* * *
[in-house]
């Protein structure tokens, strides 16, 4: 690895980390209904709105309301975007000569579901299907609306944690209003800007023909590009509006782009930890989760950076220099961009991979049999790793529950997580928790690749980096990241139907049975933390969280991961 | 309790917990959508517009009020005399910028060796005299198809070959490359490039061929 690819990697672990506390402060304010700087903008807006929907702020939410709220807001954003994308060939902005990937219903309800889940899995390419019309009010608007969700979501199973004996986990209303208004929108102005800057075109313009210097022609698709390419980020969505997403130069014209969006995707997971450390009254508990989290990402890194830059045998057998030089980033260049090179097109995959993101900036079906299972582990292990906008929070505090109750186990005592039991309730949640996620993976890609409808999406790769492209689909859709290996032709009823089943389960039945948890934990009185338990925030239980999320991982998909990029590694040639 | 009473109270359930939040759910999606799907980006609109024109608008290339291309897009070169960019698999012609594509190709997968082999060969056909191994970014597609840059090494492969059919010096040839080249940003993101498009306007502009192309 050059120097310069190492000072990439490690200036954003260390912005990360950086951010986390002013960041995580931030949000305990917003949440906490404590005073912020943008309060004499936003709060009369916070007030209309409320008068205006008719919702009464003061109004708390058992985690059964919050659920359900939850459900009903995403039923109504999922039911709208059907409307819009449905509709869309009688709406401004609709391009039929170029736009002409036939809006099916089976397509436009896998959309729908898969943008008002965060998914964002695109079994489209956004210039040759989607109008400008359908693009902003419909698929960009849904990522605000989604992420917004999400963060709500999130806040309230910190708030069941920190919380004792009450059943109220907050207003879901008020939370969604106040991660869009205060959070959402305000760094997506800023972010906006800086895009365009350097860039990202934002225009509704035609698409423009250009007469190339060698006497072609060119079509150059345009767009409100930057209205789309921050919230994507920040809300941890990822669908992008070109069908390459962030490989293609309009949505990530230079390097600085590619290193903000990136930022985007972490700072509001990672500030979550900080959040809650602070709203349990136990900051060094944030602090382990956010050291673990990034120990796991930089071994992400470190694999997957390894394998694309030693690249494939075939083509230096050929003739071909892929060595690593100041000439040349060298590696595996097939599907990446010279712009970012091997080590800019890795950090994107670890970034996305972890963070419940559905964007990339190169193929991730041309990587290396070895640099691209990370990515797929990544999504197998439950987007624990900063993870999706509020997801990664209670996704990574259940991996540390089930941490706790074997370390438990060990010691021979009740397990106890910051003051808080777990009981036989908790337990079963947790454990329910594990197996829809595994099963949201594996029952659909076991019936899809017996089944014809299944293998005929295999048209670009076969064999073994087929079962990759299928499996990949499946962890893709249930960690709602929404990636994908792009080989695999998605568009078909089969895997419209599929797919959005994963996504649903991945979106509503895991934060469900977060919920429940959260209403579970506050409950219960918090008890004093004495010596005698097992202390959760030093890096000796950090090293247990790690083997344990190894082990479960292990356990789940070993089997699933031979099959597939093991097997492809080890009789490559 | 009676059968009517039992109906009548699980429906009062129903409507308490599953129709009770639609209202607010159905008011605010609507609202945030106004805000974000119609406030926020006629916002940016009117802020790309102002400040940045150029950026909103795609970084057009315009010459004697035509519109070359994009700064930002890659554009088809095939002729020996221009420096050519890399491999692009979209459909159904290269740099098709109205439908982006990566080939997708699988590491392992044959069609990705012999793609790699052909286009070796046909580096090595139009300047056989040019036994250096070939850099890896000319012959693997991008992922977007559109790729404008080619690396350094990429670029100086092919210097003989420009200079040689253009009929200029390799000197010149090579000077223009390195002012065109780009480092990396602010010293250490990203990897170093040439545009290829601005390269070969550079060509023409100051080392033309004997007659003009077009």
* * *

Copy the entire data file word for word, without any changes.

[in-house]
């Protein structure tokens, strides 16, 4: 690895980390209904709105309301975007000569579901299907609306944690209003800007023909590009509006782009930890989760950076220099961009991979049999790793529950997580928790690749980096990241139907049975933390969280991961 | 309790917990959508517009009020005399910028060796005299198809070959490359490039061929 690819990697672990506390402060304010700087903008807006929907702020939410709220807001954003994308060939902005990937219903309800889940899995390419019309009010608007969700979501199973004996986990209303208004929108102005800057075109313009210097022609698709390419980020969505997403130069014209969006995707997971450390009254508990989290990402890194830059045998057998030089980033260049090179097109995959993101900036079906299972582990292990906008929070505090109750186990005592039991309730949640996620993976890609409808999406790769492209689909859709290996032709009823089943389960039945948890934990009185338990925030239980999320991982998909990029590694040639 | 009473109270359930939040759910999606799907980006609109024109608008290339291309897009070169960019698999012609594509190709997968082999060969056909191994970014597609840059090494492969059919010096040839080249940003993101498009306007502009192309 050059120097310069190492000072990439490690200036954003260390912005990360950086951010986390002013960041995580931030949000305990917003949440906490404590005073912020943008309060004499936003709060009369916070007030209309409320008068205006008719919702009464003061109004708390058992985690059964919050659920359900939850459900009903995403039923109504999922039911709208059907409307819009449905509709869309009688709406401004609709391009039929170029736009002409036939809006099916089976397509436009896998959309729908898969943008008002965060998914964002695109079994489209956004210039040759989607109008400008359908693009902003419909698929960009849904990522605000989604992420917004999400963060709500999130806040309230910190708030069941920190919380004792009450059943109220907050207003879901008020939370969604106040991660869009205060959070959402305000760094997506800023972010906006800086895009365009350097860039990202934002225009509704035609698409423009250009007469190339060698006497072609060119079509150059345009767009409100930057209205789309921050919230994507920040809300941890990822669908992008070109069908390459962030490989293609309009949505990530230079390097600085590619290193903000990136930022985007972490700072509001990672500030979550900080959040809650602070709203349990136990900051060094944030602090382990956010050291673990990034120990796991930089071994992400470190694999997957390894394998694309030693690249494939075939083509230096050929003739071909892929060595690593100041000439040349060298590696595996097939599907990446010279712009970012091997080590800019890795950090994107670890970034996305972890963070419940559905964007990339190169193929991730041309990587290396070895640099691209990370990515797929990544999504197998439950987007624990900063993870999706509020997801990664209670996704990574259940991996540390089930941490706790074997370390438990060990010691021979009740397990106890910051003051808080777990009981036989908790337990079963947790454990329910594990197996829809595994099963949201594996029952659909076991019936899809017996089944014809299944293998005929295999048209670009076969064999073994087929079962990759299928499996990949499946962890893709249930960690709602929404990636994908792009080989695999998605568009078909089969895997419209599929797919959005994963996504649903991945979106509503895991934060469900977060919920429940959260209403579970506050409950219960918090008890004093004495010596005698097992202390959760030093890096000796950090090293247990790690083997344990190894082990479960292990356990789940070993089997699933031979099959597939093991097997492809080890009789490559 | 009676059968009517039992109906009548699980429906009062129903409507308490599953129709009770639609209202607010159905008011605010609507609202945030106004805000974000119609406030926020006629916002940016009117802020790309102002400040940045150029950026909103795609970084057009315009010459004697035509519109070359994009700064930002890659554009088809095939002729020996221009420096050519890399491999692009979209459909159904290269740099098709109205439908982006990566080939997708699988590491392992044959069609990705012999793609790699052909286009070796046909580096090595139009300047056989040019036994250096070939850099890896000319012959693997991008992922977007559109790729404008080619690396350094990429670029100086092919210097003989420009200079040689253009009929200029390799000197010149090579000077223009390195002012065109780009480092990396602010010293250490990203990897170093040439545009290829601005390269070969550079060509023409100051080392033309004997007659003009077009």